- Wrap the bottles of wine so the labels aren’t visible, then set them up together on a rack or table.
- Set a ticket price around the middle of the prices of the bottles.
- Allow ticket holders to choose a wine at random from the wall!
Be sure to place a donation box near your wine wall, and be sure to supply staff members with a mobile app that can collect pledges, too, since not everyone carries cash. To provide eve more opportunities for additional donations, include a link to your online donation form on any printed or digital tickets and at checkout.
Museum Fundraising Event Idea #3. Auctions
An exciting fundraising event hosted by all kinds of nonprofits is a charity auction. What sets a charity auction apart from any other kind of auction is that the items are donated, so all the proceeds go to the nonprofit hosting the auction.
There are a few different kinds of auctions you can choose from:
- Live auction: If you’ve got a charismatic member of your staff, give them the mic! Live auctions depend on an engaging auctioneer and attendees that will get into the excitement of bidding out loud.
- Silent auction: For a more laid-back auction event that gives your staff more face time with attendees, try a silent auction. Bidders can view items and submit their bids on paper or via mobile bidding software at their leisure.
- Online/mobile auction: Your guests don’t even have to show up in person to participate. Thanks to online and mobile bidding technology, you can host a digital-only event or an in-person event that guests can participate in even if they can’t make it to the museum.
All three of these types of auctions can be incorporated into a gala.
Museums are excellent forums for auctions because there are a number of unique auction items that your supporters can’t find anywhere else. Consider, for example, offering an experience instead of a tangible item as a prize.
Here are some popular museum-specific ideas to get you thinking:
- Private, behind-the-scenes exhibit tours with the museum’s curator.
- A season pass to the IMAX theater, with the best seats in the house.
- A VIP parking spot for an entire year.
- Early access to the season’s newest exhibits.
- A year’s membership.
Ensuring that anyone who donates items feels good about doing so. Make sure to thank them publicly at the event and in marketing materials leading up to it.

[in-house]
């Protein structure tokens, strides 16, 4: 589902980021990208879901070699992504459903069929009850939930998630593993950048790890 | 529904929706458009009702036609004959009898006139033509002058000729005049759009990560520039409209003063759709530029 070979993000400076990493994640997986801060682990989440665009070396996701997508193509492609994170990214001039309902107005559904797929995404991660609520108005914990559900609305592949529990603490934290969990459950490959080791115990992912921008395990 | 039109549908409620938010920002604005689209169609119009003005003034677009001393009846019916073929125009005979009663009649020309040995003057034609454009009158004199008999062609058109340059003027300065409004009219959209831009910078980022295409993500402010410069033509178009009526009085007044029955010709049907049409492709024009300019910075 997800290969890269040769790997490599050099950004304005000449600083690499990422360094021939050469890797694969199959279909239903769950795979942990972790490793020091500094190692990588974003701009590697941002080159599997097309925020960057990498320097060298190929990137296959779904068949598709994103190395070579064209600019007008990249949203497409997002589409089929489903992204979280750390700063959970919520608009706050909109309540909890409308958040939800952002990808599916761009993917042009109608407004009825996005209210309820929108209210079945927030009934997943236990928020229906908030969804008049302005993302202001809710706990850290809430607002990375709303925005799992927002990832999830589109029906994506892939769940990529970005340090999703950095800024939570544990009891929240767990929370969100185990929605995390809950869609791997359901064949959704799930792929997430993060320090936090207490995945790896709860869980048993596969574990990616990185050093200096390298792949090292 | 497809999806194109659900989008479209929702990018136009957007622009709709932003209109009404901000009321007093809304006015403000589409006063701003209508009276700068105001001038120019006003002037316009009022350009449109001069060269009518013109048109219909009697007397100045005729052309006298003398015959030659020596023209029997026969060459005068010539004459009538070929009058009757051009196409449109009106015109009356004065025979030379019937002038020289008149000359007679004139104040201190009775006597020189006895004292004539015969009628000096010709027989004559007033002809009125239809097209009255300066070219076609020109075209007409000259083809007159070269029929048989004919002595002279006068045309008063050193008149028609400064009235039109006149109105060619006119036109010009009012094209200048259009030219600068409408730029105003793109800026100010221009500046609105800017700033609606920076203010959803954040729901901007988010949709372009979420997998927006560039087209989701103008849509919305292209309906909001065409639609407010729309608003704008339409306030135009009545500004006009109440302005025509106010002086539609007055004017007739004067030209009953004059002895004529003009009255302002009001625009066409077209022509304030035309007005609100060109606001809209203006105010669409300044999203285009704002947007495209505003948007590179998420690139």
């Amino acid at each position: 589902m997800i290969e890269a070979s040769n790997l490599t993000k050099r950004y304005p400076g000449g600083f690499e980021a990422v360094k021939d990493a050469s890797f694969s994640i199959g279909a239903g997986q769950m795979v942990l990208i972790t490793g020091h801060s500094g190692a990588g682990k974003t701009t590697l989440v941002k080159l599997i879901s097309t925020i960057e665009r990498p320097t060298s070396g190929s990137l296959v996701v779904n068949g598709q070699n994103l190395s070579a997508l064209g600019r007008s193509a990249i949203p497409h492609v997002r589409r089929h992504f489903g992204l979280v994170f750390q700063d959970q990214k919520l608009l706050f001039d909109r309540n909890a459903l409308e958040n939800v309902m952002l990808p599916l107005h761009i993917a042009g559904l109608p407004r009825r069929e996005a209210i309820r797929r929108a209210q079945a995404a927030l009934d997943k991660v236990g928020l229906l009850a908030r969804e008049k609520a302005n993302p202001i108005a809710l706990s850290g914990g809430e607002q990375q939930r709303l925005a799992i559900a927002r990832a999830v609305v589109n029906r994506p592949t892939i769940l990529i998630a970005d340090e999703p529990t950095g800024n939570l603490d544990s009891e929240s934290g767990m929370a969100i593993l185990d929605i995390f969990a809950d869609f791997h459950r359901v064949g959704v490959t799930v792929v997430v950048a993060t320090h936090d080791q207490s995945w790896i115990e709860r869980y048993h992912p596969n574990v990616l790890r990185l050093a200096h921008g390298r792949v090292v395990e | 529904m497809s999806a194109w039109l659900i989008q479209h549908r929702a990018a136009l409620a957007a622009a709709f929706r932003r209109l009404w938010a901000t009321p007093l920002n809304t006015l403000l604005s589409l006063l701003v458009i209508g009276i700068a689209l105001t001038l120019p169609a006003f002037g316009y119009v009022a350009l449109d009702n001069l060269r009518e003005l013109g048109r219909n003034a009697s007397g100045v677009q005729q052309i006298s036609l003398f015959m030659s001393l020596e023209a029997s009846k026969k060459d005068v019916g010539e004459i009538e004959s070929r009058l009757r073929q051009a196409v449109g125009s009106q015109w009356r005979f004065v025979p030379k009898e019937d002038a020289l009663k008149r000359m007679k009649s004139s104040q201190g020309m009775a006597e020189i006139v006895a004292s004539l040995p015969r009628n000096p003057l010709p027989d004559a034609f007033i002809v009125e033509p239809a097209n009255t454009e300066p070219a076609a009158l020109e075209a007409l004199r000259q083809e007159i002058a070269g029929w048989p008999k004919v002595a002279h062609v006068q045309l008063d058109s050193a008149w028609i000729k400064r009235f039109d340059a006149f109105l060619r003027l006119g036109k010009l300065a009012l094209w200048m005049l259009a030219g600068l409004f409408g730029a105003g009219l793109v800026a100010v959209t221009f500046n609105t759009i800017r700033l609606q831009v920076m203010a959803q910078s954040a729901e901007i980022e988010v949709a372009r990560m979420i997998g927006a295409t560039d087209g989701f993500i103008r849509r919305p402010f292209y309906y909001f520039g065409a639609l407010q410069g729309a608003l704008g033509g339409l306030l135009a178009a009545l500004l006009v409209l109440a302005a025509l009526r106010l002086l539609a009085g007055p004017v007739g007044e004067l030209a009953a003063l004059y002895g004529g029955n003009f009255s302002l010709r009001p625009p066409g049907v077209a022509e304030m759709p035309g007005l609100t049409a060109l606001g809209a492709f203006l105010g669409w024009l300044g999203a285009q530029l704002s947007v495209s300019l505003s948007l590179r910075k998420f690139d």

Pro tip: Keep in mind, you’ll need a seamless way to check guests in and out. Having a customized registration page allows your organization to sell different packages to your auction and gain an estimate of how many people are going to attend. For more information about creating a fool-proof registration page, check out our post on 7 registration essentials.
Museum Fundraising Event Idea #4. Golf Tournaments
If you want to give your supporters a chance to get away from the museum and stretch their legs while supporting your mission, a golf tournament is a proven earner for museums. It’s also a hard event to plan if you’re never tackled one before, so make sure at least one member of your development team has experience or gets advice from an expert.
Golf tournaments are better for museums than other types of charity sporting events in a few ways:
- Since golf is a slow-moving game, your players get plenty of time to chat and enjoy themselves without focusing on the game the entire time.
- All ages can participate, especially if you set up a putt-putt competition for younger players.
- Golf players naturally move in groups, which means that friends or coworkers can play together the whole time.
- Typically, winners of a golf tournament receive a prize, so you can offer membership or VIP tickets to a special exhibit to get your players even more engaged in your museum.
These kinds of fundraisers don’t just earn money for your institution through ticket sales — they also provide you with time to get to know your most engaged supporters, which can lead to future donations to your bigger campaigns.
In fact, a golf tournament is a great event to invite potential major donors to because of the amount of face time you can get with players. Place your development staff in golf groups with current donors to retain them and potential donors to recruit them.